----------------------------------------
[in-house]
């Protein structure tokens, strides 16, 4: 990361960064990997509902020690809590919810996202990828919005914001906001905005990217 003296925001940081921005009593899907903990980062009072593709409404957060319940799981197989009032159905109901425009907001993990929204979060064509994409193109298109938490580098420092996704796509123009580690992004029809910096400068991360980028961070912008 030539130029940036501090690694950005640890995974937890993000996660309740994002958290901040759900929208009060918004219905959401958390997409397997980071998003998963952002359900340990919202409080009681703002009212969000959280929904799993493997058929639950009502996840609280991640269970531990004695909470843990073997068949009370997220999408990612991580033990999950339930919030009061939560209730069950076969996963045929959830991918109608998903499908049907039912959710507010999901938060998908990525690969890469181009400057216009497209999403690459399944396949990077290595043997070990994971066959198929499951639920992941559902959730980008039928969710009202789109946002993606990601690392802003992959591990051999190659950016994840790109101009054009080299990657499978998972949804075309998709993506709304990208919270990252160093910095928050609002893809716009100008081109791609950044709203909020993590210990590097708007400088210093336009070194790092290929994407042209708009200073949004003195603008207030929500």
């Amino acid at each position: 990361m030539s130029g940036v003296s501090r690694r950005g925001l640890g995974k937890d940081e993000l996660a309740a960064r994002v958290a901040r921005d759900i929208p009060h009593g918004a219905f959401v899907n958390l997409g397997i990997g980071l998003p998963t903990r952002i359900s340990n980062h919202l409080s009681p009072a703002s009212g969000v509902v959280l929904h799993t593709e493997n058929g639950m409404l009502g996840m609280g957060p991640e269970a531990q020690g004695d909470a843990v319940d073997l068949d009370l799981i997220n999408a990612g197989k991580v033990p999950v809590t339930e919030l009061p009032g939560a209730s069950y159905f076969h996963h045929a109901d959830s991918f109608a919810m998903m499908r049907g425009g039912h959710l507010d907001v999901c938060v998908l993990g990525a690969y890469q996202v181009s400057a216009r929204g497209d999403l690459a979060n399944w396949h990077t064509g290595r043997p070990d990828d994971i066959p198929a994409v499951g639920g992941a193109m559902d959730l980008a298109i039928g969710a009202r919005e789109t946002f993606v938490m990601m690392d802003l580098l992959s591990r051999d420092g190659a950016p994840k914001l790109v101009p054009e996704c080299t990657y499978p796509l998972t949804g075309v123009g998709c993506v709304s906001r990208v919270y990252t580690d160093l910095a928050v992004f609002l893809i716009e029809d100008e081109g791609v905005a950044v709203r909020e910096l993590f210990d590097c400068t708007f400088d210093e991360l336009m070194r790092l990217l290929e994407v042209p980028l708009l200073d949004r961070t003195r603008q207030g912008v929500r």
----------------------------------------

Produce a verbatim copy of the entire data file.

[in-house]
């Protein structure tokens, strides 16, 4: 990361960064990997509902020690809590919810996202990828919005914001906001905005990217 003296925001940081921005009593899907903990980062009072593709409404957060319940799981197989009032159905109901425009907001993990929204979060064509994409193109298109938490580098420092996704796509123009580690992004029809910096400068991360980028961070912008 030539130029940036501090690694950005640890995974937890993000996660309740994002958290901040759900929208009060918004219905959401958390997409397997980071998003998963952002359900340990919202409080009681703002009212969000959280929904799993493997058929639950009502996840609280991640269970531990004695909470843990073997068949009370997220999408990612991580033990999950339930919030009061939560209730069950076969996963045929959830991918109608998903499908049907039912959710507010999901938060998908990525690969890469181009400057216009497209999403690459399944396949990077290595043997070990994971066959198929499951639920992941559902959730980008039928969710009202789109946002993606990601690392802003992959591990051999190659950016994840790109101009054009080299990657499978998972949804075309998709993506709304990208919270990252160093910095928050609002893809716009100008081109791609950044709203909020993590210990590097708007400088210093336009070194790092290929994407042209708009200073949004003195603008207030929500």
């Amino acid at each position: 990361m030539s130029g940036v003296s501090r690694r950005g925001l640890g995974k937890d940081e993000l996660a309740a960064r994002v958290a901040r921005d759900i929208p009060h009593g918004a219905f959401v899907n958390l997409g397997i990997g980071l998003p998963t903990r952002i359900s340990n980062h919202l409080s009681p009072a703002s009212g969000v509902v959280l929904h799993t593709e493997n058929g639950m409404l009502g996840m609280g957060p991640e269970a531990q020690g004695d909470a843990v319940d073997l068949d009370l799981i997220n999408a990612g197989k991580v033990p999950v809590t339930e919030l009061p009032g939560a209730s069950y159905f076969h996963h045929a109901d959830s991918f109608a919810m998903m499908r049907g425009g039912h959710l507010d907001v999901c938060v998908l993990g990525a690969y890469q996202v181009s400057a216009r929204g497209d999403l690459a979060n399944w396949h990077t064509g290595r043997p070990d990828d994971i066959p198929a994409v499951g639920g992941a193109m559902d959730l980008a298109i039928g969710a009202r919005e789109t946002f993606v938490m990601m690392d802003l580098l992959s591990r051999d420092g190659a950016p994840k914001l790109v101009p054009e996704c080299t990657y499978p796509l998972t949804g075309v123009g998709c993506v709304s906001r990208v919270y990252t580690d160093l910095a928050v992004f609002l893809i716009e029809d100008e081109g791609v905005a950044v709203r909020e910096l993590f210990d590097c400068t708007f400088d210093e991360l336009m070194r790092l990217l290929e994407v042209p980028l708009l200073d949004r961070t003195r603008q207030g912008v929500r």